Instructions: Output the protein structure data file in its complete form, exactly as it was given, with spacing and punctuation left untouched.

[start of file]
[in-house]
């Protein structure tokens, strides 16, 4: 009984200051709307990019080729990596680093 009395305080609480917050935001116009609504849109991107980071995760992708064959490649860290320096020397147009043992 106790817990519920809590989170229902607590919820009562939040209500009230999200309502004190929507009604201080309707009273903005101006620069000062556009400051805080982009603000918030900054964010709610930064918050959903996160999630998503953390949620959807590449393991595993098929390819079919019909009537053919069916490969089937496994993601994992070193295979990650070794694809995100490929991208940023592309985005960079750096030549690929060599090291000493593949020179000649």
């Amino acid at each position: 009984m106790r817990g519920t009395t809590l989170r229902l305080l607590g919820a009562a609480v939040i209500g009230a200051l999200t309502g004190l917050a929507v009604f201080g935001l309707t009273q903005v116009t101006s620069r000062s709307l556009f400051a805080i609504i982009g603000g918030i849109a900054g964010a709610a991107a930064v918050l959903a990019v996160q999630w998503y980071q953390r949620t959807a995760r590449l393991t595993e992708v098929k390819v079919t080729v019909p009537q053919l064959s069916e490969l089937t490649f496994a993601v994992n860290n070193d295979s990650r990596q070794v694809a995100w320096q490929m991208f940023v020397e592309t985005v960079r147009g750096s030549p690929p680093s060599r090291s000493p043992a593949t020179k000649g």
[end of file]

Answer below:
[in-house]
């Protein structure tokens, strides 16, 4: 009984200051709307990019080729990596680093 009395305080609480917050935001116009609504849109991107980071995760992708064959490649860290320096020397147009043992 106790817990519920809590989170229902607590919820009562939040209500009230999200309502004190929507009604201080309707009273903005101006620069000062556009400051805080982009603000918030900054964010709610930064918050959903996160999630998503953390949620959807590449393991595993098929390819079919019909009537053919069916490969089937496994993601994992070193295979990650070794694809995100490929991208940023592309985005960079750096030549690929060599090291000493593949020179000649």
């Amino acid at each position: 009984m106790r817990g519920t009395t809590l989170r229902l305080l607590g919820a009562a609480v939040i209500g009230a200051l999200t309502g004190l917050a929507v009604f201080g935001l309707t009273q903005v116009t101006s620069r000062s709307l556009f400051a805080i609504i982009g603000g918030i849109a900054g964010a709610a991107a930064v918050l959903a990019v996160q999630w998503y980071q953390r949620t959807a995760r590449l393991t595993e992708v098929k390819v079919t080729v019909p009537q053919l064959s069916e490969l089937t490649f496994a993601v994992n860290n070193d295979s990650r990596q070794v694809a995100w320096q490929m991208f940023v020397e592309t985005v960079r147009g750096s030549p690929p680093s060599r090291s000493p043992a593949t020179k000649g």